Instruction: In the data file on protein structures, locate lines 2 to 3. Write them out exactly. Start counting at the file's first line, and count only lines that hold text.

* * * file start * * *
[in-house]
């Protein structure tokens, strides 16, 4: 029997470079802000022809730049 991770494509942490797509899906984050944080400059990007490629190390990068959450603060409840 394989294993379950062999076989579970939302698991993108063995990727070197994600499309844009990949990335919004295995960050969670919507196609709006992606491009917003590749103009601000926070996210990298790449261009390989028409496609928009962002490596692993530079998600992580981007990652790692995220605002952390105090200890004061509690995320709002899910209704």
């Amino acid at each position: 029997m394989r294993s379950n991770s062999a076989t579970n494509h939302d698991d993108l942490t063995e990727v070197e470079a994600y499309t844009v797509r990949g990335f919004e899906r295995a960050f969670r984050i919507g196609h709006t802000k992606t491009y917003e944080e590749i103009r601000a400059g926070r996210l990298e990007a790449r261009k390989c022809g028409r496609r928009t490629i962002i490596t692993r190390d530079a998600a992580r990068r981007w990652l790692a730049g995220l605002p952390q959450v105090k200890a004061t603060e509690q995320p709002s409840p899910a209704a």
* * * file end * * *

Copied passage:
């Protein structure tokens, strides 16, 4: 029997470079802000022809730049 991770494509942490797509899906984050944080400059990007490629190390990068959450603060409840 394989294993379950062999076989579970939302698991993108063995990727070197994600499309844009990949990335919004295995960050969670919507196609709006992606491009917003590749103009601000926070996210990298790449261009390989028409496609928009962002490596692993530079998600992580981007990652790692995220605002952390105090200890004061509690995320709002899910209704």
């Amino acid at each position: 029997m394989r294993s379950n991770s062999a076989t579970n494509h939302d698991d993108l942490t063995e990727v070197e470079a994600y499309t844009v797509r990949g990335f919004e899906r295995a960050f969670r984050i919507g196609h709006t802000k992606t491009y917003e944080e590749i103009r601000a400059g926070r996210l990298e990007a790449r261009k390989c022809g028409r496609r928009t490629i962002i490596t692993r190390d530079a998600a992580r990068r981007w990652l790692a730049g995220l605002p952390q959450v105090k200890a004061t603060e509690q995320p709002s409840p899910a209704a």